What Halloween Teaches Us About Leadership

Halloween celebrations have changed dramatically in my lifetime. We used to carve a pumpkin and go get some candy. Now, neighbors decorate like it’s Christmas, parties happen for weeks, and the kids still get candy.

Why has Halloween become so big? What need does modern Halloween meet?

I see two: Our need for celebration and connection. 

Much of life is a grind. Get up. Go to work. Come home. Grab groceries. Do chores. Take out the garbage. Mow the yard. Cook dinner. Wash the dishes. This grind wears on our emotional and relational vitality. 

Halloween creates an opportunity for humans to celebrate and have fun.

Most nights, when I walk my dog, I see the familiar blue glow emanating from many houses as nightly TV programming fills the evening hours.

Halloween is different. People are sitting on their steps. Their fire pits are in the front yard. They engage with kids over their costumes. People are connecting.

So what does this have to do with leadership?

As we work on Leadercast 2023: Human Intelligence, we use different phrases to describe it. “In a world that’s gone digital, leadership is still about human intelligence.” 

I like that one because I have a task orientation. I want to get things done. But leadership is about more than getting tasks done. It is about leading people with hopes, dreams, ambitions, and struggles.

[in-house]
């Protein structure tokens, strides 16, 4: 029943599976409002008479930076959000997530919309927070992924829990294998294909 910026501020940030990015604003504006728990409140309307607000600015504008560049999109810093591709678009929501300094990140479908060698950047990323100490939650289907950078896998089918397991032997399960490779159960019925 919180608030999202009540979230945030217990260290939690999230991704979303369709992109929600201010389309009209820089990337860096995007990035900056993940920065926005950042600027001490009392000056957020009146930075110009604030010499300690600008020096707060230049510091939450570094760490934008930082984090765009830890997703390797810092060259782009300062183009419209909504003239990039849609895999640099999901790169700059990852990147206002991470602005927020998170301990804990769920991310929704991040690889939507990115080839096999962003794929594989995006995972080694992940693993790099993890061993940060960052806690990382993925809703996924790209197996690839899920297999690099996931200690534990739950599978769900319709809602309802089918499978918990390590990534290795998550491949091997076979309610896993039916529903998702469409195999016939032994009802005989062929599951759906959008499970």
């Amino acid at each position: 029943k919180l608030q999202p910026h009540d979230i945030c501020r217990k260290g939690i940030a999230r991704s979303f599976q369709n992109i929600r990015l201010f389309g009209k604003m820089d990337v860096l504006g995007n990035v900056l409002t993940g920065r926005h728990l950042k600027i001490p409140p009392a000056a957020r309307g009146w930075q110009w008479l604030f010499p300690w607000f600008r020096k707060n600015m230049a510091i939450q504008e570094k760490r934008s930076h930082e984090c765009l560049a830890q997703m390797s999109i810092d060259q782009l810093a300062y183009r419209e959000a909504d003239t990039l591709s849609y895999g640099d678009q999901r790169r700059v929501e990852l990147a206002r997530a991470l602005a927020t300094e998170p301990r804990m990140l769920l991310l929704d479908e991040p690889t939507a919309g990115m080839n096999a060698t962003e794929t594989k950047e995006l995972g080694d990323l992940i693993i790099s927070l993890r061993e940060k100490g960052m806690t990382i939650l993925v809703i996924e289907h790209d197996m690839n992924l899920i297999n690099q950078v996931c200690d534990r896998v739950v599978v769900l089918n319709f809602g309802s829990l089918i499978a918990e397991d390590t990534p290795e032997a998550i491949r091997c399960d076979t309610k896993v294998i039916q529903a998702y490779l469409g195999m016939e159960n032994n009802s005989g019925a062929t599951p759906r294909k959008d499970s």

Leadership is about people who need celebration and connection. 

Here are some pointers from Halloween as you work on celebrating and connecting.

  • Every person connects and celebrates differently.

After collecting the candy, the kids swap candy—each taking their favorite kind. 

Some people love parties. Others love meaningful notes. Some enjoy the applause. Others appreciate a Starbucks gift card.

Listen to your people and figure out what they appreciate. Then write it down so you remember.

  • It takes time.

My neighbors spend countless hours decorating their homes. I don’t, so their house is much more festive.

Celebrations and connections take time. You will need to block out that time and make it a priority.

  • It’s worth it. 

More connections were made last night in my neighborhood than in the entire month of October. Today, people feel more of a part of the community and have a positive memory.

Spending the time and energy to create connections and celebrations will always reap the rewards in the long run. 

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Brian Rutherford

Brian Rutherford is Director of Content and Product Strategy for Leadercast. Brian has been telling stories professionally for twenty-five years. Stories that inspire people to see themselves and the world differently. Stories that challenge people to take meaningful action in the world.

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